Introduction Angiography is usually performed in the work-up of patients with spontaneous subarachnoid hemorrhage (SAH). If the angiogram is negative, the role of follow-up imaging is less clear, and this role is often influenced by the pattern of SAH encountered. Perimesencephalic subarachnoid hemorrhage (PMSAH) is usually non-aneurysmal and carries an excellent prognosis. However, non-traumatic subarachnoid hemorrhage that does not follow a PMSAH pattern is less well understood. This study was conducted to better clarify the role of imaging in both PMSAH and non-PMSAH following a negative initial angiogram.
Materials and Methods Patients with the ICD-9 discharge diagnosis of non-traumatic SAH from January 2006 through November 2011 were screened. Prospectively maintained neurointerventional procedure logs were searched for patients undergoing examination for SAH during the same period. Those patients with normal DSA results were selected. Clinical data and non-invasive imaging were also reviewed.
Results 1088 patients were discharged with the diagnosis of non-traumatic SAH during the study period. 109 had a negative initial DSA. Of those, four were excluded because they had been incorrectly coded and in fact had traumatic SAH. Five patients were excluded because the initial CT performed prior to transfer from an outside hospital was not available for review. The remaining 100 patients were 24–78 years old (mean 53.1 years). 33 (33%) had Hunt & Hess (HH) grade 1 SAH, 44 (44%) had HH grade 2, 17 (17%) had HH grade 3, 4 (4%) had HH grade 4, and 2 (2%) had HH grade 5. 16 (16%) patients had no visible SAH on CT but demonstrated SAH on lumbar puncture (Fisher grade 1 SAH). 29 (29%) patients had PMSAH, and 55 had non-PMSAH. 66 (66%) patients also had a negative CTA prior to DSA. Following the initial negative angiogram, lesions were detected on follow-up imaging in five patients (5%). Two were detected with follow-up DSA. One patient with non-PMSAH was subsequently discovered to have a 2 mm aneurysm. In addition, a dural arteriovenous fistula was identified on follow-up DSA for a patient with initial non-PMSAH. Three further lesions were identified on MRI, which were thought to be source of the SAH: a cavernous malformation, a pituitary tumor, and a spinal aneurysm. Of these three patients, only the patient with the pituitary tumor had PMSAH. Negative predictive value for all imaging types following negative DSA for non-traumatic SAH was 95%. The false negative rate of initial DSA was 7.2% for patients with non-PMSAH and 2.2% in patients with PMSAH or Fisher grade 1 SAH. The Negative predictive value of initial DSA was 93% in non-PMSAH patients for detection of all lesion types and 98% for PMSAH patients.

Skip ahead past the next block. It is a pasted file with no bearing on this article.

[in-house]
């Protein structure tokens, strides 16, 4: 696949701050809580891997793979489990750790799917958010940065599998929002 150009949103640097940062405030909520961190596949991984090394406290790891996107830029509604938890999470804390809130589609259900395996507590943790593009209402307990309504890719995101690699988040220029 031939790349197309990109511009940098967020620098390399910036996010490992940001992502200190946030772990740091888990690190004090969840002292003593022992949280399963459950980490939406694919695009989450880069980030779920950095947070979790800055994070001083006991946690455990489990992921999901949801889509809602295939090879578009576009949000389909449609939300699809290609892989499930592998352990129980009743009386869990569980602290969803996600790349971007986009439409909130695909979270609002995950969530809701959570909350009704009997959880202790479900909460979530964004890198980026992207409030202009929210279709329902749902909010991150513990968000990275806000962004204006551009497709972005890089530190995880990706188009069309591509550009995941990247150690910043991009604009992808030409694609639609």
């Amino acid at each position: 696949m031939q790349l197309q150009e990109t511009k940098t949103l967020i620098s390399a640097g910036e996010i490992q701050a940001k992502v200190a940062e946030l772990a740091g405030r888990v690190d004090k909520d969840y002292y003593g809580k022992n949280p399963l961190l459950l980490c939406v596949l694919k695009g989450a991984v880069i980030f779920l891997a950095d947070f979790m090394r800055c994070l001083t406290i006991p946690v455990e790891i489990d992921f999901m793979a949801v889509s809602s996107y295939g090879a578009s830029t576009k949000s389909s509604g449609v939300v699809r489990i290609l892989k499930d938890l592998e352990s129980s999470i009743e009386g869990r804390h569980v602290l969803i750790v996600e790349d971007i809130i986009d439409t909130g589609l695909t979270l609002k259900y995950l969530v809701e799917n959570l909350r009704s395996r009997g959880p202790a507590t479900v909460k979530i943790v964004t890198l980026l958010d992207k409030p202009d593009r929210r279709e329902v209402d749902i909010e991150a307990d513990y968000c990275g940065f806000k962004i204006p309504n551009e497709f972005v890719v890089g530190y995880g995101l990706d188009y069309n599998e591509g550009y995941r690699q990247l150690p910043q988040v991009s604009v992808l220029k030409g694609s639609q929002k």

Conclusion In patients with non-PMSAH, repeat imaging, including repeat DSA, is indicated. Those patients with PMSAH or Fisher grade 1 SAH and negative initial DSA have a lower likelihood of finding a lesion on repeat DSA. If initial non-invasive imaging is performed with the initial DSA, repeat DSA may not be needed.
Competing interests None.
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